Cohen’s kappa (κ), which assesses the level of agreement between two measures, was used to assess concordance between the general psoriasis and the GenPs-specific Symptom NRS items. Values between 0.40 and 0.75 represent fair-to-good agreement, and values greater than 0.75 represent excellent agreement [18].


Literature Search, Expert Input, and Gap Analysis

Overall, the literature search yielded 260 articles or abstracts. Of these, 52 articles, 44 abstracts, and 41 clinical trials met predefined search criteria. Among the articles, the most common psoriasis or GenPs symptoms reported were itch (mentioned by 50% of examined articles), pain (46.2%), redness/erythema (40.4%), scaling (36.5%), and stinging/burning (30.8%). “Discomfort” was mentioned in nine articles (17.3%) but was not defined. Abstract results were generally consistent with those of articles. The most relevant instruments were the Itch Visual Analogue Scale and NRS, the Psoriasis Symptom Inventory (PSI), the Psoriasis Symptom Diary (PSD), and the Self-Administered Psoriasis Area and Severity Index (SAPASI).

The symptoms of itch and burning identified during the literature search were confirmed as the most relevant by clinical experts, who also confirmed that the other identified symptoms from the review were relevant and should be considered important. The clinicians reported that from their experience, itching and burning were the most bothersome symptoms for patients. Additional signs and symptoms were discomfort, described as an “uncomfortable”, “dull”, or “burning sensation”; pain, including dyspareunia; redness; ulceration; and erosion.

Both clinicians agreed with selection of itch, pain, discomfort, redness, stinging, and burning as GenPs-related symptoms, but they differed on the inclusion of “scaling”. Additional recommended symptoms for inclusion were dyspareunia, pain on defecation, erosion/ulceration, inflammation, bleeding, tearing, and sensitivity. Both clinicians also agreed with conducting a gap analysis on the PROs (Itch NRS, PSI, PSD, and SAPASI) identified during the literature review, but one clinician indicated that the SAPASI may be challenging for GenPs patients because of the small area of bodily involvement.

A gap analysis assessed the content validity and psychometric properties of the PROs that were identified in the literature search and the extent to which each PRO met the Food and Drug Administration evidentiary standards for clinical trial use [19]. The chosen PROs had documented evidence supporting item conceptualization history, reliability, validity, and responsiveness [17, 20,21,22,23,24,25,26]. According to this analysis, the PSI and PSD were the most appropriate for assessing symptom severity of psoriasis but could not be used because of limitations on their use at the time that this study was developed. The SAPASI covers a narrow range of symptoms so was not easily adapted to GenPs. On the basis of the clinician input and the gap analysis, an adapted form of the Itch NRS for psoriasis was selected for inclusion in the qualitative study to assess the relevant symptoms of GenPs (Table 1).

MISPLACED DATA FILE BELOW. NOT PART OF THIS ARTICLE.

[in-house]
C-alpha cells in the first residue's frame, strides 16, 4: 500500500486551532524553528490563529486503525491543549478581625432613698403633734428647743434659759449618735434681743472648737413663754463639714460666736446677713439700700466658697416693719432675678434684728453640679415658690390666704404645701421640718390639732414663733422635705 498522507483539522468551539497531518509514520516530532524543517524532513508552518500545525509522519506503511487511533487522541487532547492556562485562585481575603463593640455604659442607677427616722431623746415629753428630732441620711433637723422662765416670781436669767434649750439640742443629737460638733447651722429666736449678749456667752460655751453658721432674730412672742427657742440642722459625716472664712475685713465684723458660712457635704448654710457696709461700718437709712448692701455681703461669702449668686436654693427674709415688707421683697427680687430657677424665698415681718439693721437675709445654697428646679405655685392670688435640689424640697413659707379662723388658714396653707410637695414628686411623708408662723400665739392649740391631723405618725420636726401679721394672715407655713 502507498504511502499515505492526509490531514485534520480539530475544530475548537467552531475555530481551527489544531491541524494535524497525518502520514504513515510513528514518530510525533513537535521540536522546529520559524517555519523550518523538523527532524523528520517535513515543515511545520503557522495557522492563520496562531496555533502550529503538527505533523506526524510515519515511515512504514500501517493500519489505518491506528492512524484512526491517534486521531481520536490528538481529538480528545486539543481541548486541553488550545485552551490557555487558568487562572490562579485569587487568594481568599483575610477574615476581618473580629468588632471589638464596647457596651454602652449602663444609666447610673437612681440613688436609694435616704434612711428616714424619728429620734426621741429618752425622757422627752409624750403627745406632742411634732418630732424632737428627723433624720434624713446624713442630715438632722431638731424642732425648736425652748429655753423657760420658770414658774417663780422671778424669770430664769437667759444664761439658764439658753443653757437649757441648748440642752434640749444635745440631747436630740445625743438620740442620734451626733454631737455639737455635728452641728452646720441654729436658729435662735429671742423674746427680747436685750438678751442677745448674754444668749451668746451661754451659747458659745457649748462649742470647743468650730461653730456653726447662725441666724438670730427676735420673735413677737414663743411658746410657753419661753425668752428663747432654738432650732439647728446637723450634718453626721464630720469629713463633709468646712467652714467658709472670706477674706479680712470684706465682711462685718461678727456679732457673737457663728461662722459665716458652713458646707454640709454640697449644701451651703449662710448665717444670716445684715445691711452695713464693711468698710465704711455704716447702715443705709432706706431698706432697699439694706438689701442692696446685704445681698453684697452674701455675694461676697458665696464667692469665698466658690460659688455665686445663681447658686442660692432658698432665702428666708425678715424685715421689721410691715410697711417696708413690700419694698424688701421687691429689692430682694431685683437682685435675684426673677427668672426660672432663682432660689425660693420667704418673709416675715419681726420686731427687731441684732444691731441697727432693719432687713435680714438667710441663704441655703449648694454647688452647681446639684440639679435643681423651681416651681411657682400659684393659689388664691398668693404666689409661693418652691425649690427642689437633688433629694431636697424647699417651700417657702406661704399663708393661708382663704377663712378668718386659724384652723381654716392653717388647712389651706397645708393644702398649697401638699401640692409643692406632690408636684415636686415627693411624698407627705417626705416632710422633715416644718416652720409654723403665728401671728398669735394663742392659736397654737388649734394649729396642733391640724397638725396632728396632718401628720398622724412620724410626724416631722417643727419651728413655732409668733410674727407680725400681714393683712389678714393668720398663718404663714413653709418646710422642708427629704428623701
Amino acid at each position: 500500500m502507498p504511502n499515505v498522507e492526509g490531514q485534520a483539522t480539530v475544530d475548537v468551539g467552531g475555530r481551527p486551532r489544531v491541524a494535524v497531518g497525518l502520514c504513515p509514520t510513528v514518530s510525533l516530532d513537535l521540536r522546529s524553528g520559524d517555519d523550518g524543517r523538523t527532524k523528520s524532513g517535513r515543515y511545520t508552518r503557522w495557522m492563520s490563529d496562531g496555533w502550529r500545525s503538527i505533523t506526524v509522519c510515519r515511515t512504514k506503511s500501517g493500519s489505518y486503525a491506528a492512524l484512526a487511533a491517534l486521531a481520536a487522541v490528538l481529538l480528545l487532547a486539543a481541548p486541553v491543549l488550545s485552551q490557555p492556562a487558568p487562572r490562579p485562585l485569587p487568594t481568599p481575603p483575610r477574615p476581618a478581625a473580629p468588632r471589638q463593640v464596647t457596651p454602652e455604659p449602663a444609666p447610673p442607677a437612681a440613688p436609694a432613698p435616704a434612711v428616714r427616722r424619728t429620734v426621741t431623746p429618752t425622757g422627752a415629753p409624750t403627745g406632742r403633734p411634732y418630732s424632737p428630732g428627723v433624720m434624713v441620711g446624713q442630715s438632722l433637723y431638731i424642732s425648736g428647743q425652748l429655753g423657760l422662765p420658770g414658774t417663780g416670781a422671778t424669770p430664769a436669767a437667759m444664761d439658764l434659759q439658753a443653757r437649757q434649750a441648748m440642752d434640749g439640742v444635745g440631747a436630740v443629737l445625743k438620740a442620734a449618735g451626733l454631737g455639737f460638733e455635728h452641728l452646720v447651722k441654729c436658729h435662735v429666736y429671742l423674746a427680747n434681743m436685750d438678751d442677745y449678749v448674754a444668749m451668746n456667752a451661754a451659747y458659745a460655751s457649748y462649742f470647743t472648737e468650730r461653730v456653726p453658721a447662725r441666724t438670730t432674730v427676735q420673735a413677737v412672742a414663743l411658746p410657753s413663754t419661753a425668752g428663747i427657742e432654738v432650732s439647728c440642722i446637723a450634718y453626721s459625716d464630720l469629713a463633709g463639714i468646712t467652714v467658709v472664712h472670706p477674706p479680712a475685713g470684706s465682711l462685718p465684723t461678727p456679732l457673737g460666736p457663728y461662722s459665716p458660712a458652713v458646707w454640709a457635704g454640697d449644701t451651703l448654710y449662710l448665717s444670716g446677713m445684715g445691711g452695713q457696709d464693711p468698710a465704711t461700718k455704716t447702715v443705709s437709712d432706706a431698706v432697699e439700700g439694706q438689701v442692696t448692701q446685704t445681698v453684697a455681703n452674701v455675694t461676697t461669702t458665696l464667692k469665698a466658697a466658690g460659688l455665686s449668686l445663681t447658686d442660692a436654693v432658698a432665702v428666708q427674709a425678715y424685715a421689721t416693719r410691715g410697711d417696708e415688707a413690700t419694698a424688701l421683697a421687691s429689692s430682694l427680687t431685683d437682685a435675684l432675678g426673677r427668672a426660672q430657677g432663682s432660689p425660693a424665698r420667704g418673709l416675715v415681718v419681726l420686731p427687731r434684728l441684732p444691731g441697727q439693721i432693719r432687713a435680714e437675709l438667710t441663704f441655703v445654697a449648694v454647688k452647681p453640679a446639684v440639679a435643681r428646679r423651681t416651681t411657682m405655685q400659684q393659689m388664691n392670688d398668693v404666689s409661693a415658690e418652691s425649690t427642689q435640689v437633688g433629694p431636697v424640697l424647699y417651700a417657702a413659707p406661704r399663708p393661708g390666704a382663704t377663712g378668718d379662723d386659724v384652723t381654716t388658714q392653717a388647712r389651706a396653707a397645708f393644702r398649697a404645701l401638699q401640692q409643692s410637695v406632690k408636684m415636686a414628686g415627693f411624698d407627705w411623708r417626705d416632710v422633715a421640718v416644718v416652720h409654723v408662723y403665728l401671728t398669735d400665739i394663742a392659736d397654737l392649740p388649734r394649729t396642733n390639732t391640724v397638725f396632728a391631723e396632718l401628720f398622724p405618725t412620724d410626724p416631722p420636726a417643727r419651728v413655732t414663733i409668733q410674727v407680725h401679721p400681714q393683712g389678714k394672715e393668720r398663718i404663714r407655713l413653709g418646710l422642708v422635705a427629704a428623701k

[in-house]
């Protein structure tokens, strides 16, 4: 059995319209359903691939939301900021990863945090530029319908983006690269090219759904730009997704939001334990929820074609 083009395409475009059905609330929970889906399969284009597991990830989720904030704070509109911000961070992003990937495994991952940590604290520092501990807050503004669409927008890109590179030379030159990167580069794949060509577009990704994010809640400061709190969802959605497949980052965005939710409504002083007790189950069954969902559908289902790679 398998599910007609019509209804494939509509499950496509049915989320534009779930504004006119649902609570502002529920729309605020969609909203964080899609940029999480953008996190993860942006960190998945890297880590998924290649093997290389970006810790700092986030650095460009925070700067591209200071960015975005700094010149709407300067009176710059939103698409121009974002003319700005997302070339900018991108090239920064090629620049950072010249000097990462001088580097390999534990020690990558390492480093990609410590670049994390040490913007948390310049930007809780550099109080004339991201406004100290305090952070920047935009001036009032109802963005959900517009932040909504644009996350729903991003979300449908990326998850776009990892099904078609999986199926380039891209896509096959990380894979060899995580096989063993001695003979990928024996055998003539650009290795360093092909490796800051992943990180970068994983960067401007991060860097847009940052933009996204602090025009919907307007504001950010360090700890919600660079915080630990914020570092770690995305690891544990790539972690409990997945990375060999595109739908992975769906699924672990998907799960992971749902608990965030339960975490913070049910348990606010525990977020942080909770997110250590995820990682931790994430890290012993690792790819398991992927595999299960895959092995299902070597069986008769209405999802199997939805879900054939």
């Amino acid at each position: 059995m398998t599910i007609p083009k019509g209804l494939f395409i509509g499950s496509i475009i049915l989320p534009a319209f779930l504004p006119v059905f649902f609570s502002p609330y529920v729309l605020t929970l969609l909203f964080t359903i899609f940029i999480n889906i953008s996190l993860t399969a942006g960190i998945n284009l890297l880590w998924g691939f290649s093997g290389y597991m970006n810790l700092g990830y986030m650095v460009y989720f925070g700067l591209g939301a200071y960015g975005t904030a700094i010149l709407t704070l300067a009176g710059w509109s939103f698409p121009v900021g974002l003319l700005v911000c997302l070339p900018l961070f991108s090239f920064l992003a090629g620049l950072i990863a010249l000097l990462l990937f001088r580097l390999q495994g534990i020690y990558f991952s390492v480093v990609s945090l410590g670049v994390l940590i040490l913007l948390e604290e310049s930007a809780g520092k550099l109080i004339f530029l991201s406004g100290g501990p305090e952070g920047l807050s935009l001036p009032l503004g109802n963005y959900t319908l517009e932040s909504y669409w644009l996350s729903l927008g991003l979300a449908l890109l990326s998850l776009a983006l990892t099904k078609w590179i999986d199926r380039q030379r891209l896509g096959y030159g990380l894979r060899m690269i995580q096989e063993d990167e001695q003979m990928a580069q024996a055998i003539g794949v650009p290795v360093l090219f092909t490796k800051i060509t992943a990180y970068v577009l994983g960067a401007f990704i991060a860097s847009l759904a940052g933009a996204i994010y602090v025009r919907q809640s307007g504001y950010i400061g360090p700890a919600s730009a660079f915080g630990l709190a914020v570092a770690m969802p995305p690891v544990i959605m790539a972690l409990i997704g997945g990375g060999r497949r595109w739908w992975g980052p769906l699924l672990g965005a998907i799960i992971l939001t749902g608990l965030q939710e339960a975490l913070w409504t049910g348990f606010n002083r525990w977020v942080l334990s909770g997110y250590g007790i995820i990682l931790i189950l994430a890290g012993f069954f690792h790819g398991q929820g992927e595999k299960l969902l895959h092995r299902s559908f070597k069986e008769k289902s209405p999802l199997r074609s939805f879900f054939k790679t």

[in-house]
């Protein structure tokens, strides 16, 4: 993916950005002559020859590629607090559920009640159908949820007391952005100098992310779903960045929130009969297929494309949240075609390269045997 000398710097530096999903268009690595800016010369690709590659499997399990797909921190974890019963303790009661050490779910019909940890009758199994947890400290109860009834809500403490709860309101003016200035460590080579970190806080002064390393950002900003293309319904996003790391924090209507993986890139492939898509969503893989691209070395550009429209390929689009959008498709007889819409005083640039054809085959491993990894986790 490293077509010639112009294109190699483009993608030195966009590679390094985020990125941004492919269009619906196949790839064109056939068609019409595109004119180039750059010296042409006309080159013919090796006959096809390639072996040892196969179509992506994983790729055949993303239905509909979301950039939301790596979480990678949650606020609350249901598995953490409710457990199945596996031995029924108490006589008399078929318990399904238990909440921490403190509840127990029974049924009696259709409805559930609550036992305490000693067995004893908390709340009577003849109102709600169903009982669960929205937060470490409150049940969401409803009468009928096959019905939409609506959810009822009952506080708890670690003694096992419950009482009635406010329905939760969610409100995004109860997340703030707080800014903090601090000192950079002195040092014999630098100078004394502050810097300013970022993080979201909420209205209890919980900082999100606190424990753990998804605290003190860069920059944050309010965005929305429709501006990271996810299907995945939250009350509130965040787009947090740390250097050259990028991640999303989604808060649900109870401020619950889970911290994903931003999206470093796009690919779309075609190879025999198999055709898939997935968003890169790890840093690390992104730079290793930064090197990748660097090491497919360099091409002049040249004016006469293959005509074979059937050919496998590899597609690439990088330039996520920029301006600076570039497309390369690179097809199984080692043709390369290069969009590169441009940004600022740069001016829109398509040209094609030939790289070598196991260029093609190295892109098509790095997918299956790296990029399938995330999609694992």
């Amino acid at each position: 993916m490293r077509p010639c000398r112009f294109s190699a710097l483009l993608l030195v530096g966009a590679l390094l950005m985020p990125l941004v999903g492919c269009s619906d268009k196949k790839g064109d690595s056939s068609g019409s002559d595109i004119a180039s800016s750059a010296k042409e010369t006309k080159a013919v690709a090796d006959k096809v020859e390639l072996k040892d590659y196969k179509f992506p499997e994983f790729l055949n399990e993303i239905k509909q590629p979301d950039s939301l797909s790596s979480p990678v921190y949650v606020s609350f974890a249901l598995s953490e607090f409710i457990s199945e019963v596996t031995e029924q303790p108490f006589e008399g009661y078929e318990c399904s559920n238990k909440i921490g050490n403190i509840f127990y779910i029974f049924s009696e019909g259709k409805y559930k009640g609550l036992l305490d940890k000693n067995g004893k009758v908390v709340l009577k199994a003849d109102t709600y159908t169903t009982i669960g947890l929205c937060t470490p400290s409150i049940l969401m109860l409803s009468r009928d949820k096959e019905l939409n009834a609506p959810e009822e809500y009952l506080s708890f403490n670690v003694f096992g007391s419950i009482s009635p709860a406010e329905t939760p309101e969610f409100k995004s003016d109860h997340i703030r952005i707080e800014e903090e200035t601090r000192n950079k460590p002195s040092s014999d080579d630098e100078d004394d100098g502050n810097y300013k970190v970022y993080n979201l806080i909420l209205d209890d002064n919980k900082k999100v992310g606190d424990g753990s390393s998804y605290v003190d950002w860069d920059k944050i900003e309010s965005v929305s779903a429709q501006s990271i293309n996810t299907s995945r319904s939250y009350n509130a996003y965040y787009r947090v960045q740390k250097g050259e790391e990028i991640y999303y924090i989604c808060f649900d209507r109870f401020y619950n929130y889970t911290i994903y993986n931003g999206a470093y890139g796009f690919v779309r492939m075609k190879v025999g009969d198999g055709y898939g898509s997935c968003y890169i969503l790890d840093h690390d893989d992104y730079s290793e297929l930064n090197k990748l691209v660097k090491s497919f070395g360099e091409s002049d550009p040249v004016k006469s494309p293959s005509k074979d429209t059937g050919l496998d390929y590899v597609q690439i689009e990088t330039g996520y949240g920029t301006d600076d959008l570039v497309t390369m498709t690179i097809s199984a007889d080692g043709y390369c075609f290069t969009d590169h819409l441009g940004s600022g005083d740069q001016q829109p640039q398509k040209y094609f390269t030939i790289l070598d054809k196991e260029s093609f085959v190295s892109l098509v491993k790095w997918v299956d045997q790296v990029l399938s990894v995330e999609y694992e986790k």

Participant Interviews and Development of Final PRO

Twenty-five participants were screened, and 22 met the study criteria; of these, 20 participants were interviewed because two were unavailable because of scheduling issues. Table 2 shows baseline demographics. All participants declined in-person interviews, so the interviews were conducted by telephone.

Table 2 Patient demographics

In the interviews, GenPs was defined as psoriasis occurring on the penis, scrotum, and “area between the penis and the anus” (perineum) for males and on the “outer lip” (labia majora), “inner lip” (labia minora), and “area between the vagina and the anus” (perineum) for females. Table 3 lists sample interview questions. During the interviews, all participants reported that itch and discomfort were associated with their GenPs; other symptoms, mentioned either in spontaneous comments or after probing from the interviewer, included redness/erythema (95%; n = 19), stinging/burning (95%; n = 19), pain (85%; n = 17), and scaling (75%; n = 15). Spontaneously reported symptoms included itch (90%; n = 18), redness/erythema (50%; n = 10), stinging/burning (45%; n = 9), pain (40%; n = 8), and cracking (30%; n = 6). The most bothersome symptoms were itch (40%; n = 8), stinging/burning (40%; n = 8), and pain (20%; n = 4). Participants differentiated between “pain” and “discomfort” by taking into account that “discomfort” had both physical and emotional (anguish) connotations. Some participants described “stinging/burning” collectively, but others distinguished between the two.

Table 3 Sample interview questions

The general psoriasis Symptom NRS and GenPs Symptom NRS items had fair-to-good agreement for itch (κ = 0.40), discomfort (κ = 0.55), and stinging/burning (κ = 0.61); they had excellent agreement for pain (κ = 0.77). Although participants reported that both sets of items reflected their GenPs symptoms, more participants indicated that the location-specific item (“due to your genital psoriasis”) reflected their GenPs better than the general item (“due to your psoriasis”). A 24-h recall period was considered adequate by most participants (55%; n = 11).

Item Refinement and Development of GPSS